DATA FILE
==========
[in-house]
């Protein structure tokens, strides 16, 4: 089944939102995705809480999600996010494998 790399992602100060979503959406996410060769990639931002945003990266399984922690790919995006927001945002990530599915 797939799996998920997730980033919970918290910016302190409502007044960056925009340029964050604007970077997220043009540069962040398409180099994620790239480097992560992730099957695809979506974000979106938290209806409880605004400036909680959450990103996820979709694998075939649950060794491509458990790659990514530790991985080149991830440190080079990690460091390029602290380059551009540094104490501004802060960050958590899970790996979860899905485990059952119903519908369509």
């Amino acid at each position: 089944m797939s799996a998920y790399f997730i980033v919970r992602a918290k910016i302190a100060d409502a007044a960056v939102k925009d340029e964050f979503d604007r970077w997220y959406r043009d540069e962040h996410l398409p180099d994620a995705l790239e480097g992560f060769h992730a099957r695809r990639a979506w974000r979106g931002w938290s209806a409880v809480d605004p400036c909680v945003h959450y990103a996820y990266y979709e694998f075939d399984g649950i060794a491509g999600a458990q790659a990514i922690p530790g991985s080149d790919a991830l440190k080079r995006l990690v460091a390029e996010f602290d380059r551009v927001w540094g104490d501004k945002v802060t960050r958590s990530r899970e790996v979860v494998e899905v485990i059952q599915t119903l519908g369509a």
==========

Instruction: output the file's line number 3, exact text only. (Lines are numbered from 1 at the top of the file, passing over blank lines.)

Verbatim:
């Amino acid at each position: 089944m797939s799996a998920y790399f997730i980033v919970r992602a918290k910016i302190a100060d409502a007044a960056v939102k925009d340029e964050f979503d604007r970077w997220y959406r043009d540069e962040h996410l398409p180099d994620a995705l790239e480097g992560f060769h992730a099957r695809r990639a979506w974000r979106g931002w938290s209806a409880v809480d605004p400036c909680v945003h959450y990103a996820y990266y979709e694998f075939d399984g649950i060794a491509g999600a458990q790659a990514i922690p530790g991985s080149d790919a991830l440190k080079r995006l990690v460091a390029e996010f602290d380059r551009v927001w540094g104490d501004k945002v802060t960050r958590s990530r899970e790996v979860v494998e899905v485990i059952q599915t119903l519908g369509a």